Food is a gift, no matter what package it comes in. There is really nothing like unwrapping or cutting into something carefully prepared with love, knowing that the first bite is going to be a present to yourself. For many, those bites that tell a story are the biggest gifts of all. While the Roadhouse enjoys learning about foodways in general, there is no greater sense of accomplishment than connecting our friends to a family story behind the food that can elicit a memory. Often we seek out these stories as they reach out to us over time and place. Michigan alone is a trove of food treasures that have been passed down from immigrants, and each recipe provides a taste of shared heritage. This past week, our very own Kayla Donnelly, a supervisor at the Roadhouse, brought her family tradition to our menu in the form of Polish cabbage rolls.
A Brief History of the Unsung Hero
Stuffed cabbage rolls, no matter where they originate, are truly a foodways legacy. It is no coincidence that they are a Christmas ritual in nearly any country where they are prepared, and that they are steeped in family tradition as much as they are in their sauce. There are quite a variety of cabbage roll recipes out there, with different countries producing their own version that may have evolved over time. Each method conventionally calls for some form of grain or starch, meat, sauce and leafy wrapping. Eastern European and Mediterranean countries offer up this comfort dish in a multitude of ways, although there is great overlap where there was once influence. Interestingly enough, dolmas, a Mediterranean form that uses grape leaves, were introduced to Sweden when the Ottoman Empire held political sway over Charles the XII in the early 1700s. The Swedish recipe now uses cabbage leaves as an approachable and affordable substitute. With all of the cabbage roll techniques floating around out there, Poland is indeed credited with the original. Due to the heartiness of this dish, it is believed that the rolls fed to Polish soldiers before the Thirteen Years’ War (1454-1466) played a significant part in their triumph.
Called gołąbki (pronounced GA-WHOMP-KEE), the Polish rolls nurture one’s soul by bringing family together. The name translates to “little pigeon”, referring only to the size and shape of the dumpling, not to anything on the ingredient list. Historically, gołąbki were made with buckwheat and potatoes. The scrumptious dish evolved over time into a recipe including cabbage leaves and minced meat with rice. Once the cabbage leaves are softened, they are used to wrap a mixture of the ground meat, rice and seasoning. They are then baked to savory perfection and smothered in a glistening tomato sauce. Each bite bestows flavor and warmth. The softened cabbage leaves packed with the spiced mixture soak up the tangy sauce, and one is whisked away to a Polish grandmother’s kitchen with every forkful. At Zingerman’s we believe in the freshness and quality of ingredients, and Kayla’s family recipe was originally carried out in the freshest way possible: with a family farm.
Kayla’s grandmother, the daughter of Polish immigrants, grew up in Jackson, MI in a three bedroom house with eight sisters and one brother. Her aunt lived just down the road with cows and pigs on her farm, and when the animals were butchered, the meat was used to make the gołąbki. The ritual of making them always involved a large group of people, each family member contributing to a task, not one role more important than the others. The first time the Cielen clan made gołąbki in Jackson, the group included twenty people. Kayla’s family, including her grandmother, continue to make them today for Christmas and many other holidays. Their tradition now includes drinking Bloody Marys and playing poker. While it is typically family only, anyone who is invited may join in on the fun. For Kayla’s high school graduation, all she wanted were her grandmother’s gołąbki. An exception was made to allow for her favorite dish, and Kayla’s friends were invited over to participate in the custom. Kayla’s grandmother recently teamed up with her Polish church’s Rosary Society to make 3200 of the rolls for Super Bowl Sunday. As tasty as they are, trying to find an excuse to celebrate with gołąbki would not be difficult. Each roll is truly a flavorful offering of love waiting to be unwrapped.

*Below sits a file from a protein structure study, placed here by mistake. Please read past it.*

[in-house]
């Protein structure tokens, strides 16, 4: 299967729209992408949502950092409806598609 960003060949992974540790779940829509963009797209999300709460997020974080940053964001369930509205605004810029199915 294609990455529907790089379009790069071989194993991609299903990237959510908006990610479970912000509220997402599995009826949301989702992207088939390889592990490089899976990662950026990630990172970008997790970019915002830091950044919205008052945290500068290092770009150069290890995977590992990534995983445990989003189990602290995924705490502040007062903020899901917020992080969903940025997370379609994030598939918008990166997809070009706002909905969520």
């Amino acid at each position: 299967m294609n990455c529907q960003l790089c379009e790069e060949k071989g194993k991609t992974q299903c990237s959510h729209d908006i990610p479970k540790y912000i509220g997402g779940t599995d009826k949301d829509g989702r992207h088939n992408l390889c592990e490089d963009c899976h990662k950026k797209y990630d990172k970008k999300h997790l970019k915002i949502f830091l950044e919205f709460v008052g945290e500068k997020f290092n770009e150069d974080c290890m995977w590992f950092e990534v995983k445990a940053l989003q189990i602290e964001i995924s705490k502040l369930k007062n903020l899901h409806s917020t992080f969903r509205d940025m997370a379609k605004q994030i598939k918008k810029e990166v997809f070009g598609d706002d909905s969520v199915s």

Zingerman’s Roadhouse Gołąbki (as inspired by the Cielen family)
Yield: Approximately 18 cabbage rolls
2 heads of cabbage
3lb ground beef
2lb ground pork
1 white onion, diced
1 green pepper, diced
2 c cooked white rice
2 tbsp minced garlic
1 tbsp caraway seed
3 tbsp sweet Hungarian paprika
½ c minced parsley
Salt and pepper to taste
Tomato soup to cover
Preheat oven to 350° F
- Fill a large pot with water and bring to a boil. Add a whole head of cabbage and reduce to a simmer until leaves begin to loosen and can be easily removed from the head.
- Set the leaves aside until cool enough to handle.
- Mix the remaining ingredients, except for the tomato soup, together in a large bowl.
- Spoon a large tablespoon of the mixture into each leaf. Roll the leaf once, tuck in the ends, and finish rolling.
- Place the rolls in a roasting pan or casserole dish. Pour the tomato soup over the top of the rolls and bake at 350° F for 45-60 minutes.
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